August 20, 2009–Las Vegas and the golf courses in this region have played host to nearly 100 different PGA Tour, Champions Tour and LPGA Tour tournaments over the years, an amount that catches a lot of people by surprise. One of the courses at the epicenter of those big events is the historic Las Vegas Country Club, a private equity course nestled in the heart of the city. And now, the members are going back to the future by spearheading a $5.6 million renovation that includes 18 new greens and complexes, a 19th hole to decide bets, dramatic bunkers, a garden spot for weddings, and other surprises.
The project is being overseen every step of the way by respected golf architect Mark Rathert, who is also serving as the manager of the entire deal, kind of a first for the industry. As such, Rathert is putting every ounce of his heart and soul into it. The new course should be ready for play by the end of the year. The renovation was needed because a large outbreak of Pythium (water mold) in 2008 destroyed nearly every green. The members decided not only to create new Bent grass greens but to modernize the layout, basically adding shine to an invaluable antique.
The club came onto the Las Vegas golf scene in 1967—built by Boston Celtics owner Marvin Kratter on the grounds of the old Las Vegas Downs horse track—and ever since has been the fodder for just about all things Las Vegas. From opening as one of just a handful of Las Vegas golf courses at the time to being the playground of Las Vegas’ celebrities and the who’s who of the city to Paul Azinger’s dramatic eagle putt on the 18th green to win the PGA Tour’s 1987 Las Vegas Invitational, the country club has developed a reputation far beyond the green fairways that sprawl in the shadows of the legendary Las Vegas Hilton, former home to Elvis and other big-time acts. Among the champions to win tour events at Las Vegas Country Club besides Azinger are Greg Norman, Curtis Strange, Lorena Ochoa and many others.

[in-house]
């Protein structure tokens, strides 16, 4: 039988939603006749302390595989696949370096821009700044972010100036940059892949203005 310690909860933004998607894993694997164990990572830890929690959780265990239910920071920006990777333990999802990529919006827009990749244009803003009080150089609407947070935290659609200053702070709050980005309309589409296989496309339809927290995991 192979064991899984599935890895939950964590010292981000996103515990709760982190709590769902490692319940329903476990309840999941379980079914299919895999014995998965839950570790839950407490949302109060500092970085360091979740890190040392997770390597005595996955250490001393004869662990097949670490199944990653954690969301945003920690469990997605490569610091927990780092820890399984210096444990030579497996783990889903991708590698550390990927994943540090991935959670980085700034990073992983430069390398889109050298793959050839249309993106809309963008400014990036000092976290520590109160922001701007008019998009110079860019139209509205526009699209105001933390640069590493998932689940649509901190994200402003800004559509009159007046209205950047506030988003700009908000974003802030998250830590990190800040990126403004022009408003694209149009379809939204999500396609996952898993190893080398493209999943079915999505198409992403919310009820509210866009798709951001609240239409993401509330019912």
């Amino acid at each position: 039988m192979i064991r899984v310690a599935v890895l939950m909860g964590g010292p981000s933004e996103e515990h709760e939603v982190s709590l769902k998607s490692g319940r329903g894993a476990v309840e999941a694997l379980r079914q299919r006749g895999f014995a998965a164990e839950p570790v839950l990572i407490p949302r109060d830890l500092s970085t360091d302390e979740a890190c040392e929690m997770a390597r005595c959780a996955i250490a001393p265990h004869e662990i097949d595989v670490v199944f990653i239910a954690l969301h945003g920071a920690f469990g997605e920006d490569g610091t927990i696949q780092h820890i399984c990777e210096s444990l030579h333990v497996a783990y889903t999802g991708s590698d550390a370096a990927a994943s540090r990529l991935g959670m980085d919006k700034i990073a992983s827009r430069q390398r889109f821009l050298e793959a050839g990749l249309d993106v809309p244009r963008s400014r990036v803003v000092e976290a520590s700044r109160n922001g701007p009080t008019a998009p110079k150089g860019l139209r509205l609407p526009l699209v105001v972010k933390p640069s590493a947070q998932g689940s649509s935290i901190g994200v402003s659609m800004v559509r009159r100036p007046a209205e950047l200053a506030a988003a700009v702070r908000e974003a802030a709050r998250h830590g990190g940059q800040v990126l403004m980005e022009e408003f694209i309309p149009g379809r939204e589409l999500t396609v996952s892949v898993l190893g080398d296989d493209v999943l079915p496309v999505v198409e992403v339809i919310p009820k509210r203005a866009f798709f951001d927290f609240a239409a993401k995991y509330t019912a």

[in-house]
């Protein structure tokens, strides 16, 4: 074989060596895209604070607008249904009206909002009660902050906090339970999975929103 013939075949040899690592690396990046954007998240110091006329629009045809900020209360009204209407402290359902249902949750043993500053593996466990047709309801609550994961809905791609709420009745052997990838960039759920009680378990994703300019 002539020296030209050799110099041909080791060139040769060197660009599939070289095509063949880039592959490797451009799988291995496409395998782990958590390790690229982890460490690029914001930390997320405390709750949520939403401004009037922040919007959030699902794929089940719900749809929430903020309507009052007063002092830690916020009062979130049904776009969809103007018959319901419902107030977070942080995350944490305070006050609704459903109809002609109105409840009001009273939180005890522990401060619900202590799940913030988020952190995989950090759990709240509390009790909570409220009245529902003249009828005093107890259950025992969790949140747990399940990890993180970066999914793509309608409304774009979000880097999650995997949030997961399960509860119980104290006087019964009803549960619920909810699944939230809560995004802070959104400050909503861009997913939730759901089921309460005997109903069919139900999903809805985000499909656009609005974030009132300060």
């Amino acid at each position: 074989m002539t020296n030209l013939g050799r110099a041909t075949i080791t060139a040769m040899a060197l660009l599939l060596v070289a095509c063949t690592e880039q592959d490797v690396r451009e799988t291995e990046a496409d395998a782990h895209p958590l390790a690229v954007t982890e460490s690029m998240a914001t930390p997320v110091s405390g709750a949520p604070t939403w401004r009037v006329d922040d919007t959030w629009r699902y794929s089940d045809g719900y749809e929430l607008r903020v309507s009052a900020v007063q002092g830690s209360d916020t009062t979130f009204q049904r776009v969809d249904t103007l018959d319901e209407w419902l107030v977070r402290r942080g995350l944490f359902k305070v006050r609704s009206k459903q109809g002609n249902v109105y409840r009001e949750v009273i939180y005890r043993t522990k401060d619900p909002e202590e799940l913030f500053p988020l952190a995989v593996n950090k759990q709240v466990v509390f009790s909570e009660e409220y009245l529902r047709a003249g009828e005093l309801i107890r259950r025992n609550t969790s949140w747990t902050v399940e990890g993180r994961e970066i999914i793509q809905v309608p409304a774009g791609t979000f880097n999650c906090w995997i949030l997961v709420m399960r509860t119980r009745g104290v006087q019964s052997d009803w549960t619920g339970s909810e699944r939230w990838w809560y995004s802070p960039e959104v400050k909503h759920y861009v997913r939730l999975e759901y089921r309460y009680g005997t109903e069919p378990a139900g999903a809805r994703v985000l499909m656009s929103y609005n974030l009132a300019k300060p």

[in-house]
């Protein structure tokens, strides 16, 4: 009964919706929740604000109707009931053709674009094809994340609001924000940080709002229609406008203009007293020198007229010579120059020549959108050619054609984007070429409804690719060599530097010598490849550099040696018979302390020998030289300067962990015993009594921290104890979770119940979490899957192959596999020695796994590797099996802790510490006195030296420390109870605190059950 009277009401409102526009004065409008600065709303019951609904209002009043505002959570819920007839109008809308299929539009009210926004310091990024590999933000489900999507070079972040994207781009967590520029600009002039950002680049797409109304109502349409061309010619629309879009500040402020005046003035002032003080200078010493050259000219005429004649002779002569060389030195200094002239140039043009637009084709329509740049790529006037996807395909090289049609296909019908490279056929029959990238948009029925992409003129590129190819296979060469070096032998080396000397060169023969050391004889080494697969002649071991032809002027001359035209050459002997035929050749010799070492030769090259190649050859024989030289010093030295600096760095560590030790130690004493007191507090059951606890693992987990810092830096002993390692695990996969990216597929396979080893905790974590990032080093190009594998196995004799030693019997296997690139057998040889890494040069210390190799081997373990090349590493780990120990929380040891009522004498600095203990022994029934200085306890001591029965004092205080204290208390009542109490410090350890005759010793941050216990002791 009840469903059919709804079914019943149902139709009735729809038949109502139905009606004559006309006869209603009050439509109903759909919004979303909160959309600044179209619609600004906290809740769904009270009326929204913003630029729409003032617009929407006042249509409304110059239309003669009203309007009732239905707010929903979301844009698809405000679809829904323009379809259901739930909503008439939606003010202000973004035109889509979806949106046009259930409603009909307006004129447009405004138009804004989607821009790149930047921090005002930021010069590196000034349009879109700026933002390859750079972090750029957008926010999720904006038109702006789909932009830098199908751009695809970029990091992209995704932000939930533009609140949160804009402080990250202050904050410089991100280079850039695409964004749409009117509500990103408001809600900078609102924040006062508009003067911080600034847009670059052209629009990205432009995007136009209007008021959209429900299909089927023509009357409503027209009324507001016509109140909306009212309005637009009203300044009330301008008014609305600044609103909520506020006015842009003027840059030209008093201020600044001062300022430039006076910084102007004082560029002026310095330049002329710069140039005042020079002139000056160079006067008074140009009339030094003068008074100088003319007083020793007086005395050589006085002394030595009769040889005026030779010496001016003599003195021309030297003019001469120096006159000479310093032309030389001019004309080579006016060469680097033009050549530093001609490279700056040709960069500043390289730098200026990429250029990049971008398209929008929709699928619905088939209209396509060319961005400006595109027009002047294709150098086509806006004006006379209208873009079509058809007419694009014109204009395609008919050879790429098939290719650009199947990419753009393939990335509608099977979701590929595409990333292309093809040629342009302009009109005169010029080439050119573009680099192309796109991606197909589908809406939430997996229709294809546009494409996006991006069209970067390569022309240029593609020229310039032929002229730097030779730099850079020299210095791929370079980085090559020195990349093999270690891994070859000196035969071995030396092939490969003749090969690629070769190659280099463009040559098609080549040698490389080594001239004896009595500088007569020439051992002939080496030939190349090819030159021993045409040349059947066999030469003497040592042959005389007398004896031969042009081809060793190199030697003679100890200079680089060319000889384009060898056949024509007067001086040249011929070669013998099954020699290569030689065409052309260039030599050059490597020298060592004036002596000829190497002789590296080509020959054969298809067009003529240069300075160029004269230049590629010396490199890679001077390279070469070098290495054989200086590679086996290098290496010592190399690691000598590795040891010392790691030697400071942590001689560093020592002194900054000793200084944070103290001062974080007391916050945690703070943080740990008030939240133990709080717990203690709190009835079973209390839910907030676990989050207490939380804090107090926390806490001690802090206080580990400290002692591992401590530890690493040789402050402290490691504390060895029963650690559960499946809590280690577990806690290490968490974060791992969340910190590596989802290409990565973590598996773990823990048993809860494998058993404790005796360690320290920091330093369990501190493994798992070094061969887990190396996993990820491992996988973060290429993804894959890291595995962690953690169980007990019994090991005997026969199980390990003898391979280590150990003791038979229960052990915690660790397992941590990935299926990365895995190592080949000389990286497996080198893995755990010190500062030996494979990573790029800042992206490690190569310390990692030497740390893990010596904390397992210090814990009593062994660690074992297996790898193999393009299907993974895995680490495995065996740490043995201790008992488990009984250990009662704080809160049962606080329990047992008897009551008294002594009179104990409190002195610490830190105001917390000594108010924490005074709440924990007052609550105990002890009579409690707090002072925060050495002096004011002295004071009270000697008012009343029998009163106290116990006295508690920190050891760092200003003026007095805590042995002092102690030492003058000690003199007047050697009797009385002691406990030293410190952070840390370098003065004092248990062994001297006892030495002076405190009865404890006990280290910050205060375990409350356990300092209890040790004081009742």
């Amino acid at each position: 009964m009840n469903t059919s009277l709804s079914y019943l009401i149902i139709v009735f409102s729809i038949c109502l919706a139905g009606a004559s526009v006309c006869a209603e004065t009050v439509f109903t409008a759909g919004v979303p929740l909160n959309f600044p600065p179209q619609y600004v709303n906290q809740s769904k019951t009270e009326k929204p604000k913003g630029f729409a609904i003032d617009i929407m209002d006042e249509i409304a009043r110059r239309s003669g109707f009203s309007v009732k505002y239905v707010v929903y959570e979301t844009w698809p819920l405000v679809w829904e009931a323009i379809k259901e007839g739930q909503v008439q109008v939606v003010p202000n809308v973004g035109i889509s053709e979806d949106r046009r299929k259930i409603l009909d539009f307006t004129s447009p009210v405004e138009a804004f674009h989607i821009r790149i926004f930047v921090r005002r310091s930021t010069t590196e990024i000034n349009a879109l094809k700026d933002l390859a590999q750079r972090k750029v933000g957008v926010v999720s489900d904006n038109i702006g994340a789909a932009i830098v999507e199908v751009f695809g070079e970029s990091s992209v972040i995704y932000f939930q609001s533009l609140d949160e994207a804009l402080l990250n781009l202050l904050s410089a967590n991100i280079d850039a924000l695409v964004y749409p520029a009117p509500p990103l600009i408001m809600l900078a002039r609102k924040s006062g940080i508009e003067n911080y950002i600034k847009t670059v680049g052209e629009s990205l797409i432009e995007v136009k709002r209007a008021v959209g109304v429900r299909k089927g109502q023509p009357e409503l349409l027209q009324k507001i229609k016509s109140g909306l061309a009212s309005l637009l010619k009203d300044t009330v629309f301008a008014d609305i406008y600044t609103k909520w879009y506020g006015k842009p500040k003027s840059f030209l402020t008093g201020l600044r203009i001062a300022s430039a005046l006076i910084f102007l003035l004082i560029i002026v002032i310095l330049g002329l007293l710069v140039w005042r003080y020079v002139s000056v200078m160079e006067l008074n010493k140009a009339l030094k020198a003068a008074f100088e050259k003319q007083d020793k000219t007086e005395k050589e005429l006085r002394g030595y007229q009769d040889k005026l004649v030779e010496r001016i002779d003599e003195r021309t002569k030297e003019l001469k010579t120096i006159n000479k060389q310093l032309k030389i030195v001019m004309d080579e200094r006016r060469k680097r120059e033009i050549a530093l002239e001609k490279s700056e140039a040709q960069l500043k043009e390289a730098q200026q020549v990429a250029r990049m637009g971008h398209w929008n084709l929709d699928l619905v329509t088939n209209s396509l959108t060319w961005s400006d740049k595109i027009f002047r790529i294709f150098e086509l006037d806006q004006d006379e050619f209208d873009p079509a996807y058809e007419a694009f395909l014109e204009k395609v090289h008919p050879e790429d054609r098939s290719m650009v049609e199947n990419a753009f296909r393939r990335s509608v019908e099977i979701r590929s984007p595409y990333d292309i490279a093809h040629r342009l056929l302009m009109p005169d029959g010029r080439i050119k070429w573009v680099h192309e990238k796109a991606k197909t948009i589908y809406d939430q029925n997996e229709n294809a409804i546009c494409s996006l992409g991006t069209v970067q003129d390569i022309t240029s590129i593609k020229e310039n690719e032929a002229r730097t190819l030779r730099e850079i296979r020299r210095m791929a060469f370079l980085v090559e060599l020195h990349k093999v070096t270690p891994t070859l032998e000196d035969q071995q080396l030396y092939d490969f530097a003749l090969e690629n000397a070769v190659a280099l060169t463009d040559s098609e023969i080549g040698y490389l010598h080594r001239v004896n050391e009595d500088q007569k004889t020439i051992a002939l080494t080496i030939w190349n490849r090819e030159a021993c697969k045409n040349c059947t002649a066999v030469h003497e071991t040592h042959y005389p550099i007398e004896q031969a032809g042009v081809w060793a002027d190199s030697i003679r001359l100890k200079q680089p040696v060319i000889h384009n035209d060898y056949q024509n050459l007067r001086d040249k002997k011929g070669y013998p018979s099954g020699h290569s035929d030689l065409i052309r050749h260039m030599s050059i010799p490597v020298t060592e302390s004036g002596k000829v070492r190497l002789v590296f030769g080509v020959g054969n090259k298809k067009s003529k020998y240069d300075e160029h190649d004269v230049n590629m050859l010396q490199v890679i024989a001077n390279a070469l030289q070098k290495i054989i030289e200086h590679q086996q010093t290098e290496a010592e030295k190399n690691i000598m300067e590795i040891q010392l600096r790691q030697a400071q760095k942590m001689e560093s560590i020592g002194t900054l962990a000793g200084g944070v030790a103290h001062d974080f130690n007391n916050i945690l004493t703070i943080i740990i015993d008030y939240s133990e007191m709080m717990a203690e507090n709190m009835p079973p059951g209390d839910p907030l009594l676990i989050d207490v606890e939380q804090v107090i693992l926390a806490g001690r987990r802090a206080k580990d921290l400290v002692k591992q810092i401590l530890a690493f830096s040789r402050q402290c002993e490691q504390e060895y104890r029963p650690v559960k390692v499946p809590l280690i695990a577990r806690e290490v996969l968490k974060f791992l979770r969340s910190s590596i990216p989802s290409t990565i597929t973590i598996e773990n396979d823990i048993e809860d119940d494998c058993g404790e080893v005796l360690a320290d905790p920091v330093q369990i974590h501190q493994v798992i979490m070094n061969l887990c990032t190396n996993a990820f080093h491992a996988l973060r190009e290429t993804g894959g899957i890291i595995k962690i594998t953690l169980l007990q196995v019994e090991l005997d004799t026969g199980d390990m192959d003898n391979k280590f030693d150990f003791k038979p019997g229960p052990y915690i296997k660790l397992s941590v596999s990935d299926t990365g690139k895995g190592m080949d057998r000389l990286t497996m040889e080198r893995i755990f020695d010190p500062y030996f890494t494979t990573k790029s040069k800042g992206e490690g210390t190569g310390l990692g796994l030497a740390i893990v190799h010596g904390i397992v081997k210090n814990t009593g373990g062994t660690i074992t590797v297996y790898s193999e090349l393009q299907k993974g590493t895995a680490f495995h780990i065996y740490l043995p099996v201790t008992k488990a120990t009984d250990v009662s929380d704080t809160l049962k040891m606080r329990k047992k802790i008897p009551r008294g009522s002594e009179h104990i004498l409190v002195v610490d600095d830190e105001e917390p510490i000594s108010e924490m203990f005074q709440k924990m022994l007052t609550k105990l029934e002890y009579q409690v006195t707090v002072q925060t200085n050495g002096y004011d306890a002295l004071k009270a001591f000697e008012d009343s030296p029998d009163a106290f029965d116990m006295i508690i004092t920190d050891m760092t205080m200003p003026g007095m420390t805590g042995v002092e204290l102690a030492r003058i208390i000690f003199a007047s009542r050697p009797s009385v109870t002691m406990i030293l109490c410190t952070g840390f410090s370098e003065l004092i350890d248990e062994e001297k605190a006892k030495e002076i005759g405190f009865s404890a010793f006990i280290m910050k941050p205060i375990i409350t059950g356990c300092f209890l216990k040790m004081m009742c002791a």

It’s fairly safe to say that not only was the club a popular spot for private golf in the area, but was the spot for power brokers such as Steve Wynn, Irwin Molasky, and Hank Greenspun to come and firm-up huge deals (many with a handshake), and for the pretty people to party and see and be seen. And then there was the more notorious element who gathered for golf and card games that included the likes of Moe Dalitz, Tony Spilotro, Frank Rosenthal, and other unique Las Vegas characters.
“For a strong 20 or more years the Las Vegas Country Club was the social hub of Las Vegas, and many of the major business meetings of the time took place either in the clubhouse or on the golf course,” says Jack Sheehan, a nationally-renowned golf author who lives in Las Vegas. “And the membership roster was a who’s who of Las Vegas VIP’s on both sides of the law. At the time it was the only private club in town and a very desirable membership to possess. And if you weren’t a golfer, you were a social member. In those days, I would’ve given a body part to have been a member there.”
And now a new throng of members—with support from some of the old guard—are working to rekindle the spirit and essence from the heyday of the place that debuted as Las Vegas International Country Club and was originally designed by Ed Ault. The membership is a resilient group that has watched while more than 50 golf courses have been added to the region since the club opened more than four decades ago. The member-owners have also passed up purchase offers—one for a reported $52 million from Wynn—and remain devoted to the club. A vote by the membership overwhelmingly approved the renovation, and when it is all said and done, each member will be assessed an amount that is well less than $100 per month.